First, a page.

Heart of Hackbridge - Lessons Learned

While many of you welcomed some of the key achievements of the project that has made Hackbridge a much more pleasant place, there have been genuine concerns about the new road layout.

As the ‘Heart of Hackbridge’ project comes to a close, the council will be preparing a ‘Lessons Learned’ report so that future projects can be improved. This will be presented at the Council’s Housing, Economy and Business Committee in June.

As your ward councillors, we have highlighted some key issues:

Who exactly is responsible for the project?

While the funding came from the London Mayor, it was bid for and awarded to Bioregional who managed the scheme through a Heart of Hackbridge Delivery Board made up of local community representatives, the Greater London Authority (GLA) and Sutton Council.

Sutton Council is responsible for managing the funding provided, has responsibility over the roads and for carrying out Road Safety Audits on the new scheme.

This lack of clear accountability has made it difficult for residents to understand with whom to raise their concerns and who has the power to make changes. We learned that the Delivery Board made the decisions about all aspects of the scheme.

GLA’s preference for 'innovative' schemes

Whilst it is good to innovate, things do not always work out as expected. Then there is the cost of amending the parts of a scheme that don't work in practice. We will be calling for this to be factored into the funding for future schemes as the current system means that it is the council, and therefore local people, who are footing the bill for remedial work.

Designing in disability access

TfL and national road scheme design standards are not good enough. This has been a particular concern of ours when it was highlighted by a local resident and Road Safety Campaigner Tracey Collins, as well as Michael Parsons, who is a Sutton Vision campaigner.

The scheme had received the approval of the GLA and TFL, who confirmed that it would meet all current road safety and disability design standards. However various disability groups have highlighted for some time that some of those standards are not adequate. In particular 'courtesy crossings', which rely on interaction between driver and pedestrian, do not work for the visually impaired. Tom Brake MP was able to experience this for himself when Michael Parsons took him out wearing special glasses to mimic the experiences of a visually impaired person.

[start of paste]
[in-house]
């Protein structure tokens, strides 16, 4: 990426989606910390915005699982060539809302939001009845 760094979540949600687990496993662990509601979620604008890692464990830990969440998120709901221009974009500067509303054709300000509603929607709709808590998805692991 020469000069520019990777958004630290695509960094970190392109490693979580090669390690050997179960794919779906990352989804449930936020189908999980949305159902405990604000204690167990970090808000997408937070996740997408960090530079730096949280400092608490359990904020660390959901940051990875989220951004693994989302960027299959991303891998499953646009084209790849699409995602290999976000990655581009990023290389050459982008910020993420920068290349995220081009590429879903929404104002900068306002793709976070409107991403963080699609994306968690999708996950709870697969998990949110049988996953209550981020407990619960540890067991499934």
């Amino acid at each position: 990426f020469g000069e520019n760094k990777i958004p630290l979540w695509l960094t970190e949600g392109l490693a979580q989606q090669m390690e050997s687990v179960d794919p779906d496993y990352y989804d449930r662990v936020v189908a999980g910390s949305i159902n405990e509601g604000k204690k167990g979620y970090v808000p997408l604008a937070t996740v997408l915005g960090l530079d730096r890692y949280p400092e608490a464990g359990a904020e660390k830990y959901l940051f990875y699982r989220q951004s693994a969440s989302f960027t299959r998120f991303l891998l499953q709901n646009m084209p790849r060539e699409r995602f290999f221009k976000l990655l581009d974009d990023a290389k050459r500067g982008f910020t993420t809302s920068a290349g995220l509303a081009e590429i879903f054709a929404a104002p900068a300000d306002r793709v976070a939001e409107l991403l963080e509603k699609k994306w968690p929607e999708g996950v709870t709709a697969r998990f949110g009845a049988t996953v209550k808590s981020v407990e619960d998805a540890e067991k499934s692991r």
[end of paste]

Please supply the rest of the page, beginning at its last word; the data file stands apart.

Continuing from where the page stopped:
We want Sutton to be at the forefront of the campaign for Disability Access Standards.

This is a particularly worry for us as Liberal Democrats because we have long fought for the rights of people with disabilities. We have taken note of Michael Parson’s comments about how Hackbridge contrasts with Wallington, which Michael feels is a much more disability-friendly environment. Notably the Wallington project had a Disability Access
Assessment at the start of the project, which helped inform the design. We will be
calling for all local area projects to have an early Disability Access Assessment,
and for this to be included in the budget for a scheme, regardless of who is delivering it.

We will also be asking the council to highlight the failings of national standards for disability access and to be champions of this matter. We will be working with Tom Brake and Michael Parsons to take this issue up in Parliament.

Tom said, “My experience with Michael really brought home to me the difficulties that people with visual impairments face in their day to day life.

“I feel passionately that no one should be excluded from society and am frustrated that current road scheme standards can increase the difficulties some people face. I will be working hard to get the changes
that Disability Groups are calling for.”

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